We slowed for farm crossings and stopped for road crossings but none of the stops detracted from the fun.  We also slowed for bridges, big and small, culverts, cuttings and tunnels.  And there were stops for brief accounts of the history of the line & the area. It’s an old logging track that Kiwi Rail no longer use but it allows a trip that is different and interesting.  

 Little bridge
 Bigger bridge

It was good to  see the three forms of transport side by side - road, rail and river.

At the turn around point the guides whipped out a folding table from their lead cart, flasks of hot water, tea and coffee.  And the most delicious cheese and date scones I've tasted in ages.  They don't advertise that at all.  I think they should.  It was most enjoyable stretching our legs and chatting with other cart-ers. While we the guests were indulged they set to turning the carts around. 

You'd think it might be boring just turning around and going back the way you had come.  But not at all.  We all still had big smiles on our faces. The clattering of the cart on the rails is an oddly comforting sound.  Maybe that's because I grew up in the days of old steam trains and it's the familiarity of the sound that I enjoy so much.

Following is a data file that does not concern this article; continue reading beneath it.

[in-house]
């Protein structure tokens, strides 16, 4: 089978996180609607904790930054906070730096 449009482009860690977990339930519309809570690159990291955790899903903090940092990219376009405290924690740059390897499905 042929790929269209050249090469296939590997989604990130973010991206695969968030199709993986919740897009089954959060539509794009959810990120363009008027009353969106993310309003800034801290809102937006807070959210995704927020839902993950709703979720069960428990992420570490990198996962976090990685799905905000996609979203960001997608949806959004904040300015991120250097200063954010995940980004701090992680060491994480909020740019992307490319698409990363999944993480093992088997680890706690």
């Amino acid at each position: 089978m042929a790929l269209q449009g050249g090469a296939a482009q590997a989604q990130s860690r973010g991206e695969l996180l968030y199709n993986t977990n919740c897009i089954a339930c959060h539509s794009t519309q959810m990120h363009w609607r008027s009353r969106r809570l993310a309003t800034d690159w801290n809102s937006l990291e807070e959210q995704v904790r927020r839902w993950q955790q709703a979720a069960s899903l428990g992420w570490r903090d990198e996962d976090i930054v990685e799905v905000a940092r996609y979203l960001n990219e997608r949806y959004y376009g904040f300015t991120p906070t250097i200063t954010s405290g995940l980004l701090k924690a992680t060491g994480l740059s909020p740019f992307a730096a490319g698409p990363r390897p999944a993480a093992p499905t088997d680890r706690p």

I hear from a neighbour who overlooks the railway line to Waiotira that the guys have been working on the line, which has been badly overgrown.  It looks like they will be operating the longer trip soon.   Can't wait. 

Thursday, 30 March 2017

Turn left

Back in early February, my good friend Chris offered to save me from my housebound self and take me for a drive.  We decided to head to the west coast as we hadn't lingered when we'd been there a few weeks earlier for a railcart adventure (I'll tell you about that tomorrow perhaps.)

When going west, at the end of our road we come to a T junction and I've formed the habit of turning right there, and taking the road out to State Highway 14 which runs between Dargaville on the west coast and Whangarei.  This day, when we reached the junction instead of automatically saying "Turn right", I hesitated and we debated where the road might lead if we turned left.  It wasn't much of a debate, we turned left, we both like to explore.

We were both very happy with that decision.  As so often happens another world opened before us that you don't even imagine when traveling the main highways.  Wide open, rolling countryside.  It was very dry (we've had good rain since then).

We could see the Northern Wairoa River winding it's way through the valley below.

As we came down out of the hills we were intrigued to see the bridge over the Northern Wairoa from a totally different angle to that which we usually see.  I thought it looked quite elegant.